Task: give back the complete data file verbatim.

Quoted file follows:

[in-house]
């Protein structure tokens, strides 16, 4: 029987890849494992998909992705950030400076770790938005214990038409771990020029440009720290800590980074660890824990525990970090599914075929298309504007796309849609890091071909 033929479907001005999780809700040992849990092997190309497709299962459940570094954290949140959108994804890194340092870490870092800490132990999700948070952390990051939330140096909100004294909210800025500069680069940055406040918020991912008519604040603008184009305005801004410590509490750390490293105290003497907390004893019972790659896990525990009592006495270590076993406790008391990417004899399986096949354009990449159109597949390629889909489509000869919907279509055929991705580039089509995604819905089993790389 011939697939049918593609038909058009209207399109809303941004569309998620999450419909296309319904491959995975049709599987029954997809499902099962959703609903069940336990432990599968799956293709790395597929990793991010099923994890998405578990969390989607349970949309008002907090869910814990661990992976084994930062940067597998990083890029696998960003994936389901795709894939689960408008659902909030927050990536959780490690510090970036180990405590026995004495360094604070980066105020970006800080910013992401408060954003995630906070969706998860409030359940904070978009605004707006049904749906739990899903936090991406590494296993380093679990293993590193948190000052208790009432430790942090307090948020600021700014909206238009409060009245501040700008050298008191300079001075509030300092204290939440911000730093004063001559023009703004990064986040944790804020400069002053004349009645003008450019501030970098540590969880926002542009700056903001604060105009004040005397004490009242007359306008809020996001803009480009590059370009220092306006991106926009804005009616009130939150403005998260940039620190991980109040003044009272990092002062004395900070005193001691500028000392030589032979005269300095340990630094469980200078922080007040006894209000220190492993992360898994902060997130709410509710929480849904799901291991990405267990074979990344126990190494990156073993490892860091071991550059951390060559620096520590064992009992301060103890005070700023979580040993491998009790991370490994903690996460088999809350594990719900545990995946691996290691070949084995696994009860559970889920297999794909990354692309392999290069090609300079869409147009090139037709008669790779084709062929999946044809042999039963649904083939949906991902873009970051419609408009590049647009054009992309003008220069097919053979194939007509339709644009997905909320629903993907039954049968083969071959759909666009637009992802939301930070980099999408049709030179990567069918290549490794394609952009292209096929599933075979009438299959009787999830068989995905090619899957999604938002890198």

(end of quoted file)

[in-house]
């Protein structure tokens, strides 16, 4: 029987890849494992998909992705950030400076770790938005214990038409771990020029440009720290800590980074660890824990525990970090599914075929298309504007796309849609890091071909 033929479907001005999780809700040992849990092997190309497709299962459940570094954290949140959108994804890194340092870490870092800490132990999700948070952390990051939330140096909100004294909210800025500069680069940055406040918020991912008519604040603008184009305005801004410590509490750390490293105290003497907390004893019972790659896990525990009592006495270590076993406790008391990417004899399986096949354009990449159109597949390629889909489509000869919907279509055929991705580039089509995604819905089993790389 011939697939049918593609038909058009209207399109809303941004569309998620999450419909296309319904491959995975049709599987029954997809499902099962959703609903069940336990432990599968799956293709790395597929990793991010099923994890998405578990969390989607349970949309008002907090869910814990661990992976084994930062940067597998990083890029696998960003994936389901795709894939689960408008659902909030927050990536959780490690510090970036180990405590026995004495360094604070980066105020970006800080910013992401408060954003995630906070969706998860409030359940904070978009605004707006049904749906739990899903936090991406590494296993380093679990293993590193948190000052208790009432430790942090307090948020600021700014909206238009409060009245501040700008050298008191300079001075509030300092204290939440911000730093004063001559023009703004990064986040944790804020400069002053004349009645003008450019501030970098540590969880926002542009700056903001604060105009004040005397004490009242007359306008809020996001803009480009590059370009220092306006991106926009804005009616009130939150403005998260940039620190991980109040003044009272990092002062004395900070005193001691500028000392030589032979005269300095340990630094469980200078922080007040006894209000220190492993992360898994902060997130709410509710929480849904799901291991990405267990074979990344126990190494990156073993490892860091071991550059951390060559620096520590064992009992301060103890005070700023979580040993491998009790991370490994903690996460088999809350594990719900545990995946691996290691070949084995696994009860559970889920297999794909990354692309392999290069090609300079869409147009090139037709008669790779084709062929999946044809042999039963649904083939949906991902873009970051419609408009590049647009054009992309003008220069097919053979194939007509339709644009997905909320629903993907039954049968083969071959759909666009637009992802939301930070980099999408049709030179990567069918290549490794394609952009292209096929599933075979009438299959009787999830068989995905090619899957999604938002890198």